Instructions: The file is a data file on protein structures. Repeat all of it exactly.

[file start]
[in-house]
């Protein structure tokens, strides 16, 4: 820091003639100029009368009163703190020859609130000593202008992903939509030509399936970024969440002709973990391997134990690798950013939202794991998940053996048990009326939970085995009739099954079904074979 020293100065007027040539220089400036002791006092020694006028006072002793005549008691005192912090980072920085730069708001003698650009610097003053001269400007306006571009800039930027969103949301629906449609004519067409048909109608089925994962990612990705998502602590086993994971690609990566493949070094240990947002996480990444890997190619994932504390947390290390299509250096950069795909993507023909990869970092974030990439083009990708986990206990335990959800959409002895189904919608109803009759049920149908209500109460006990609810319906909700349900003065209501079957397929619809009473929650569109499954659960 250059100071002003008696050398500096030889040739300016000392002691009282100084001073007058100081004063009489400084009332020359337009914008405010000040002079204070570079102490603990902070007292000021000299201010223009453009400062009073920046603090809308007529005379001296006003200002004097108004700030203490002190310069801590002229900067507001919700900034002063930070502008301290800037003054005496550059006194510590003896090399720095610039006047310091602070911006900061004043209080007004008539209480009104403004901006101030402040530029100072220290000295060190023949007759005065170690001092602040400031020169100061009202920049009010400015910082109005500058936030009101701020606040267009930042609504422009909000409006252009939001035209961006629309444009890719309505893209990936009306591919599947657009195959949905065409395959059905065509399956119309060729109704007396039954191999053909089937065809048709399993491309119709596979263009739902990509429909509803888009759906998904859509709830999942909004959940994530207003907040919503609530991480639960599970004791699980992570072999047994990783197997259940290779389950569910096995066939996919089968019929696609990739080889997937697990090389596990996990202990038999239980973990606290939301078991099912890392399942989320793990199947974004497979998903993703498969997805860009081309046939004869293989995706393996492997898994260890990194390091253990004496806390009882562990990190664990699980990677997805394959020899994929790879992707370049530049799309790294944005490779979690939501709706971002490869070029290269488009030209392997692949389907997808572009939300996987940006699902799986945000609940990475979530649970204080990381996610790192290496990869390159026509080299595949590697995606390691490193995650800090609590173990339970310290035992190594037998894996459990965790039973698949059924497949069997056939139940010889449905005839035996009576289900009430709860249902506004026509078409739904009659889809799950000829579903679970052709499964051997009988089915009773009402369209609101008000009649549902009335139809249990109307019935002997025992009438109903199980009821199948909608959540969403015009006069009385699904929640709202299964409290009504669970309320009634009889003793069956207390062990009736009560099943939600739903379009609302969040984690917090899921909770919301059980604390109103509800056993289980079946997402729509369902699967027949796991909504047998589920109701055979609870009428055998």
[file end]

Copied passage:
[in-house]
């Protein structure tokens, strides 16, 4: 820091003639100029009368009163703190020859609130000593202008992903939509030509399936970024969440002709973990391997134990690798950013939202794991998940053996048990009326939970085995009739099954079904074979 020293100065007027040539220089400036002791006092020694006028006072002793005549008691005192912090980072920085730069708001003698650009610097003053001269400007306006571009800039930027969103949301629906449609004519067409048909109608089925994962990612990705998502602590086993994971690609990566493949070094240990947002996480990444890997190619994932504390947390290390299509250096950069795909993507023909990869970092974030990439083009990708986990206990335990959800959409002895189904919608109803009759049920149908209500109460006990609810319906909700349900003065209501079957397929619809009473929650569109499954659960 250059100071002003008696050398500096030889040739300016000392002691009282100084001073007058100081004063009489400084009332020359337009914008405010000040002079204070570079102490603990902070007292000021000299201010223009453009400062009073920046603090809308007529005379001296006003200002004097108004700030203490002190310069801590002229900067507001919700900034002063930070502008301290800037003054005496550059006194510590003896090399720095610039006047310091602070911006900061004043209080007004008539209480009104403004901006101030402040530029100072220290000295060190023949007759005065170690001092602040400031020169100061009202920049009010400015910082109005500058936030009101701020606040267009930042609504422009909000409006252009939001035209961006629309444009890719309505893209990936009306591919599947657009195959949905065409395959059905065509399956119309060729109704007396039954191999053909089937065809048709399993491309119709596979263009739902990509429909509803888009759906998904859509709830999942909004959940994530207003907040919503609530991480639960599970004791699980992570072999047994990783197997259940290779389950569910096995066939996919089968019929696609990739080889997937697990090389596990996990202990038999239980973990606290939301078991099912890392399942989320793990199947974004497979998903993703498969997805860009081309046939004869293989995706393996492997898994260890990194390091253990004496806390009882562990990190664990699980990677997805394959020899994929790879992707370049530049799309790294944005490779979690939501709706971002490869070029290269488009030209392997692949389907997808572009939300996987940006699902799986945000609940990475979530649970204080990381996610790192290496990869390159026509080299595949590697995606390691490193995650800090609590173990339970310290035992190594037998894996459990965790039973698949059924497949069997056939139940010889449905005839035996009576289900009430709860249902506004026509078409739904009659889809799950000829579903679970052709499964051997009988089915009773009402369209609101008000009649549902009335139809249990109307019935002997025992009438109903199980009821199948909608959540969403015009006069009385699904929640709202299964409290009504669970309320009634009889003793069956207390062990009736009560099943939600739903379009609302969040984690917090899921909770919301059980604390109103509800056993289980079946997402729509369902699967027949796991909504047998589920109701055979609870009428055998």